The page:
Joan Miró, ‘The Gardner's Daughter’, 1963, Heather James Fine Art: Benefit Auction 2018


Joan Miro’ was a Spanish artist and one of the major artists of the 20th century. Considered a Surrealist, for the dreamlike automatism of his works. He was a painter, sculptor, ceramicist, creator of tapestries, book illustrator, stage designer and a very prolific and experimental printmaker using etching, engraving, aquatint and lithography in his works on paper. He created 1269 individual lithographs and 1325 etchings, engraving and aquatints in various edition sizes, In 1954 he received the first price for printmaking at the Venice Biennale.
Courtesy of Heather James Fine Art

Publisher: Maeght for Derriere le Miroir

Ref. Mourlot Vol. II, no. 347, page 219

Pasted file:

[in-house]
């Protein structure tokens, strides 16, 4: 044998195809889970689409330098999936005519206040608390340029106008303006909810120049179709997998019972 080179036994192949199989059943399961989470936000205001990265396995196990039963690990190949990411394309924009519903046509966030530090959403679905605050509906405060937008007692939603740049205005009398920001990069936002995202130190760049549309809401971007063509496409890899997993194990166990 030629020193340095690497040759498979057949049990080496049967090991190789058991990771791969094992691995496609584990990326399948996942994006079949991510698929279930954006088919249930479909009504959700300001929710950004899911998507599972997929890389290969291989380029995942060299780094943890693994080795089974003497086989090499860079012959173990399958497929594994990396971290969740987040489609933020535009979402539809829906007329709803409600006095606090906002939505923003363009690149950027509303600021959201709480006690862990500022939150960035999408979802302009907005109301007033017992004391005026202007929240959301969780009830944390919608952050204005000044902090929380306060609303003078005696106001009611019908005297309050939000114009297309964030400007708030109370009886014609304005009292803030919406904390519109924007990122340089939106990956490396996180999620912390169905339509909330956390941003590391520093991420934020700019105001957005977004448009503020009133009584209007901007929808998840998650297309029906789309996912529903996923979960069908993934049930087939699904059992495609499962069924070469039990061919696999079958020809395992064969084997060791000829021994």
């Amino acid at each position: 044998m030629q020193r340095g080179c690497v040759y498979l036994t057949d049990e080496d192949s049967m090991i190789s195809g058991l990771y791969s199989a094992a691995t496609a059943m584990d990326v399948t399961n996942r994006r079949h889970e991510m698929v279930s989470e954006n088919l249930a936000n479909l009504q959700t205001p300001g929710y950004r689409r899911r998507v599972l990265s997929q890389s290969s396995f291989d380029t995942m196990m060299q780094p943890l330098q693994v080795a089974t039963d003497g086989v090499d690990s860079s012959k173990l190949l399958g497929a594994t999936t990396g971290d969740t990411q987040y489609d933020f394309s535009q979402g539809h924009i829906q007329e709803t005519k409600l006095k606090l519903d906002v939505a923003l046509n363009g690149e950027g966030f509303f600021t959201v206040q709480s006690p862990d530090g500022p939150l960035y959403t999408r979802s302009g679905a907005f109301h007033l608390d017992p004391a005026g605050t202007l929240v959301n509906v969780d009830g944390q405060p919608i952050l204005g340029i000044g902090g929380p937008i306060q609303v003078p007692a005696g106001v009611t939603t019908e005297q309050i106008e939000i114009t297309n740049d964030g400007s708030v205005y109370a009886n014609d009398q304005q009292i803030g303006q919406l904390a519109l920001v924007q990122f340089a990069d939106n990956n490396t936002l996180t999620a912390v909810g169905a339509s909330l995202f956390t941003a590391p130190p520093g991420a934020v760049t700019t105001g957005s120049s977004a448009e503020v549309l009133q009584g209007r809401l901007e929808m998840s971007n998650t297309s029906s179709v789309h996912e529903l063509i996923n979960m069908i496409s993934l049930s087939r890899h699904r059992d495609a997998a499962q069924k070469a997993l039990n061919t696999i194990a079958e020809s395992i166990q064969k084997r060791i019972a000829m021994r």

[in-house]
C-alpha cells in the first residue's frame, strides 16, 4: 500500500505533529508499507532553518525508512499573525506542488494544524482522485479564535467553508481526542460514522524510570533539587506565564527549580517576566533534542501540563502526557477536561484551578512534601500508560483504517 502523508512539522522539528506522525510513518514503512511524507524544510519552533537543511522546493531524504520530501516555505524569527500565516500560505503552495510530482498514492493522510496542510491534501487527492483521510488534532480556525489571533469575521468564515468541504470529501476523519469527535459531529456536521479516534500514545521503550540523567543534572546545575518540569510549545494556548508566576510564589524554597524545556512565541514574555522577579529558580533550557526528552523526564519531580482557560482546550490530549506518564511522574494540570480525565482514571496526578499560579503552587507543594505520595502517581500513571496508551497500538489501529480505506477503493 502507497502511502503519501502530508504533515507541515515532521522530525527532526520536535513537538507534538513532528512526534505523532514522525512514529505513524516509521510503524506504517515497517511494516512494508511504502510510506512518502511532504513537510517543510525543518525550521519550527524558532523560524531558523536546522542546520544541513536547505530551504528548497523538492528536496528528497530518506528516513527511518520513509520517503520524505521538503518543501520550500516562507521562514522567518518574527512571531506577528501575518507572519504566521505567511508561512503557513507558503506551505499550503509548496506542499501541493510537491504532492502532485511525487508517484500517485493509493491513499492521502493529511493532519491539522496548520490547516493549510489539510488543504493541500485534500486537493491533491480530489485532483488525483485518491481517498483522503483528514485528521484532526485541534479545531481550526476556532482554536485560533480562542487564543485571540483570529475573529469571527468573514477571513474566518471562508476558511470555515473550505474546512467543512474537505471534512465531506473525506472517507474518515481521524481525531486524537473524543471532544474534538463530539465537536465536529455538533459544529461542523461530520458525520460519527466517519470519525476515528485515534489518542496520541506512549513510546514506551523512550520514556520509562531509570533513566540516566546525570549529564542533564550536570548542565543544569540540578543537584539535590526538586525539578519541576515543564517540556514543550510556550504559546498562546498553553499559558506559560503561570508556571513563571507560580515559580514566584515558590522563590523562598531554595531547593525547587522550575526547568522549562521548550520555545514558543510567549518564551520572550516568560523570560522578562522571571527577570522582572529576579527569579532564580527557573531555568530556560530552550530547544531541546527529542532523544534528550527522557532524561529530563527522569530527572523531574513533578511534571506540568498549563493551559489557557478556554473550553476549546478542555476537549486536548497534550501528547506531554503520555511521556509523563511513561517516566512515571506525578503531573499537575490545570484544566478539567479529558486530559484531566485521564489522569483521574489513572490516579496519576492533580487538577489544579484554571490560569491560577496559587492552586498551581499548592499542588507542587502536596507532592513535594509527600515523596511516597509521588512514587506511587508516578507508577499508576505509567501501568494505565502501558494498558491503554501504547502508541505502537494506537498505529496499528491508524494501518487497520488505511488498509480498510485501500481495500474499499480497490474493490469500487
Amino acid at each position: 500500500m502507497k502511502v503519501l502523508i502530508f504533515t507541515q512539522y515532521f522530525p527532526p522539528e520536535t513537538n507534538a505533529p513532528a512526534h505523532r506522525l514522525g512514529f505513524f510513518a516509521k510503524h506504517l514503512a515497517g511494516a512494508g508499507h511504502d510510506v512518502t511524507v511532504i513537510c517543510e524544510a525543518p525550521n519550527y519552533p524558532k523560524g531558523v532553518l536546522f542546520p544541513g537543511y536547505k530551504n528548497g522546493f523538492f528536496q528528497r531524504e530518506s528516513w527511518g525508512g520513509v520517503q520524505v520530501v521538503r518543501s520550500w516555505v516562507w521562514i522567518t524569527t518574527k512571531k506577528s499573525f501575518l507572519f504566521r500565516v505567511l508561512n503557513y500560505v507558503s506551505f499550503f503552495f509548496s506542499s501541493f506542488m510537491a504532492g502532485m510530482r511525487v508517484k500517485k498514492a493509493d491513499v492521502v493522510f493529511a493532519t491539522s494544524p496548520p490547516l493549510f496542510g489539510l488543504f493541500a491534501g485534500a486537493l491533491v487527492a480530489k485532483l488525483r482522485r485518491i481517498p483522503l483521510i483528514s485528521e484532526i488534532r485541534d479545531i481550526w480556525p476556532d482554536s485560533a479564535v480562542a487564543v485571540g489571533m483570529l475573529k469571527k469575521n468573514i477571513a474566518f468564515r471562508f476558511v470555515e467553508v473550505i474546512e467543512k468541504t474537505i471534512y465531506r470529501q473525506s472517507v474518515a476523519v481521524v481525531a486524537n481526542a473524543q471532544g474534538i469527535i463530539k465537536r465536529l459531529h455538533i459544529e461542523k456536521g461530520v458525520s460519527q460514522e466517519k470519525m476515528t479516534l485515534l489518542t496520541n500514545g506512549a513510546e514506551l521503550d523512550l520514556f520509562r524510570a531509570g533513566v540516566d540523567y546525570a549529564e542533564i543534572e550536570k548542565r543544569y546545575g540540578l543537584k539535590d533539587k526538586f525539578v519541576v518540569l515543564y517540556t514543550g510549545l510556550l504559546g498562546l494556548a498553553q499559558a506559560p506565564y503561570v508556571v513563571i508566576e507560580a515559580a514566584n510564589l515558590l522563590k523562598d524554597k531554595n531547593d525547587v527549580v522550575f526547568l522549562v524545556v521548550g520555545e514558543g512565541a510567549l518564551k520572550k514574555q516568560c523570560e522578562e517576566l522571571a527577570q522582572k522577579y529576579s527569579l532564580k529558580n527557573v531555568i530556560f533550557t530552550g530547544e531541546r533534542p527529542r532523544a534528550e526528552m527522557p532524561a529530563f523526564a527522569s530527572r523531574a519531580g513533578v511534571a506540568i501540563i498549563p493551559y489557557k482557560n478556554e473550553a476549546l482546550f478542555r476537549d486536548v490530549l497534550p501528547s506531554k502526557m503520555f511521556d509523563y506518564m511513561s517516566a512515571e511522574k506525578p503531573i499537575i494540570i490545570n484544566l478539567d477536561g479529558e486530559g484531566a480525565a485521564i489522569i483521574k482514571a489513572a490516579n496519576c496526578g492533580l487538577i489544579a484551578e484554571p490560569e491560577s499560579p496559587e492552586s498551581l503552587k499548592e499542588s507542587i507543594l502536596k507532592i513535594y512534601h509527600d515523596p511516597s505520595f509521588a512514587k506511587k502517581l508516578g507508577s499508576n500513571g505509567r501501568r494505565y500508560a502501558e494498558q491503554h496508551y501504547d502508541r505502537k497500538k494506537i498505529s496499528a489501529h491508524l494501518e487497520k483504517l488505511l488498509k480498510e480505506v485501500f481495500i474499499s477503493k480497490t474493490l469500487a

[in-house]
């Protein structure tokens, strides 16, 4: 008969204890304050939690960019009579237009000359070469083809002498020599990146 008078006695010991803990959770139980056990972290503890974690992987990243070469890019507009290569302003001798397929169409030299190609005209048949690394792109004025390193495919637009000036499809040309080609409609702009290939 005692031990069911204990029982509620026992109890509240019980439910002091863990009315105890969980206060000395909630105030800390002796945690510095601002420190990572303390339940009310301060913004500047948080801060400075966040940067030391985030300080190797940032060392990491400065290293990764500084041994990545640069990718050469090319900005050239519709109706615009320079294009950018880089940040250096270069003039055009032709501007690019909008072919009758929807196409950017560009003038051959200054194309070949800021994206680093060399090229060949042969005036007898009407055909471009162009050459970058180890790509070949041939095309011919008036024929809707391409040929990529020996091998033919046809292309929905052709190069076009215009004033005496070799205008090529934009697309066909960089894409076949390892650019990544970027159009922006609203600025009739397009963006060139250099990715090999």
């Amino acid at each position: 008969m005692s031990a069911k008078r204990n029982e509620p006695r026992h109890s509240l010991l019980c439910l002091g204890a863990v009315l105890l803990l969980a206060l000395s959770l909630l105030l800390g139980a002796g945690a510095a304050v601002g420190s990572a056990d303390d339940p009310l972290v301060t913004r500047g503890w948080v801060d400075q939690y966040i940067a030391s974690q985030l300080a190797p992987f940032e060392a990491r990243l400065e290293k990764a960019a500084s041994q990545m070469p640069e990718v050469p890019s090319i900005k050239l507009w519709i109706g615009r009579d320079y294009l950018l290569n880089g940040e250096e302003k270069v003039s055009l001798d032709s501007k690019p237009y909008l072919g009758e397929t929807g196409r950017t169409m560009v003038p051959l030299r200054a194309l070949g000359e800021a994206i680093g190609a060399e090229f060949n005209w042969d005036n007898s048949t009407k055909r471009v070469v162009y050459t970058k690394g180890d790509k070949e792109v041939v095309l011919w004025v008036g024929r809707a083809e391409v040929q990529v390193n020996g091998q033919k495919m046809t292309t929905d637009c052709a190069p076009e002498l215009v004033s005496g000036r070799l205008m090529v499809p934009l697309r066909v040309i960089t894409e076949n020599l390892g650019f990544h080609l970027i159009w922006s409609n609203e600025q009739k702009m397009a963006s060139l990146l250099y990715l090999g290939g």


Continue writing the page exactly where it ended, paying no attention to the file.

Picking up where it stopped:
About Joan Miró

Joan Miró rejected the constraints of traditional painting, creating works “conceived with fire in the soul but executed with clinical coolness,” as he once said. Widely considered one of the leading Surrealists, though never officially part of the group, Miró pioneered a wandering linear style of Automatism—a method of “random” drawing that attempted to express the inner workings of the human psyche. Miró used color and form in a symbolic rather than literal manner, his intricate compositions combining abstract elements with recurring motifs like birds, eyes, and the moon. “I try to apply colors like words that shape poems, like notes that shape music,” he said. While he prized artistic freedom, Miró revered art history, basing a series of works on the Dutch Baroque interiors of Hendrick Sorgh and Jan Steen. In turn, Miró has inspired many artists—significantly Arshile Gorky, whose bold linear abstractions proved a foundational influence on Abstract Expressionism.

Spanish, 1893-1983, Barcelona, Spain, based in Paris and Catalonia, Spain